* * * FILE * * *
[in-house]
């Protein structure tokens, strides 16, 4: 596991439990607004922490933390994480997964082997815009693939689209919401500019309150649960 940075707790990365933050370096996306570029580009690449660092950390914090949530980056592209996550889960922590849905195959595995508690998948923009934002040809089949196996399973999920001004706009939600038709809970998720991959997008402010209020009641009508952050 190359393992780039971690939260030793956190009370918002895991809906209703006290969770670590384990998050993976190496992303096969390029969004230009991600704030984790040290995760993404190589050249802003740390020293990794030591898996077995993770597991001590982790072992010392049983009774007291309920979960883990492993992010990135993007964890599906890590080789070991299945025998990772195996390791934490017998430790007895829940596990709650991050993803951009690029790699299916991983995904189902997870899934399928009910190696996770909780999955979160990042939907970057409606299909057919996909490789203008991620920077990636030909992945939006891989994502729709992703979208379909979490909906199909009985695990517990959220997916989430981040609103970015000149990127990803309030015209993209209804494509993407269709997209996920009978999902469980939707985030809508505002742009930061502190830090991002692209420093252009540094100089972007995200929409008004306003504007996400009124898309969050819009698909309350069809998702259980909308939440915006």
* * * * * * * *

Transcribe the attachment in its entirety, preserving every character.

[in-house]
């Protein structure tokens, strides 16, 4: 596991439990607004922490933390994480997964082997815009693939689209919401500019309150649960 940075707790990365933050370096996306570029580009690449660092950390914090949530980056592209996550889960922590849905195959595995508690998948923009934002040809089949196996399973999920001004706009939600038709809970998720991959997008402010209020009641009508952050 190359393992780039971690939260030793956190009370918002895991809906209703006290969770670590384990998050993976190496992303096969390029969004230009991600704030984790040290995760993404190589050249802003740390020293990794030591898996077995993770597991001590982790072992010392049983009774007291309920979960883990492993992010990135993007964890599906890590080789070991299945025998990772195996390791934490017998430790007895829940596990709650991050993803951009690029790699299916991983995904189902997870899934399928009910190696996770909780999955979160990042939907970057409606299909057919996909490789203008991620920077990636030909992945939006891989994502729709992703979208379909979490909906199909009985695990517990959220997916989430981040609103970015000149990127990803309030015209993209209804494509993407269709997209996920009978999902469980939707985030809508505002742009930061502190830090991002692209420093252009540094100089972007995200929409008004306003504007996400009124898309969050819009698909309350069809998702259980909308939440915006």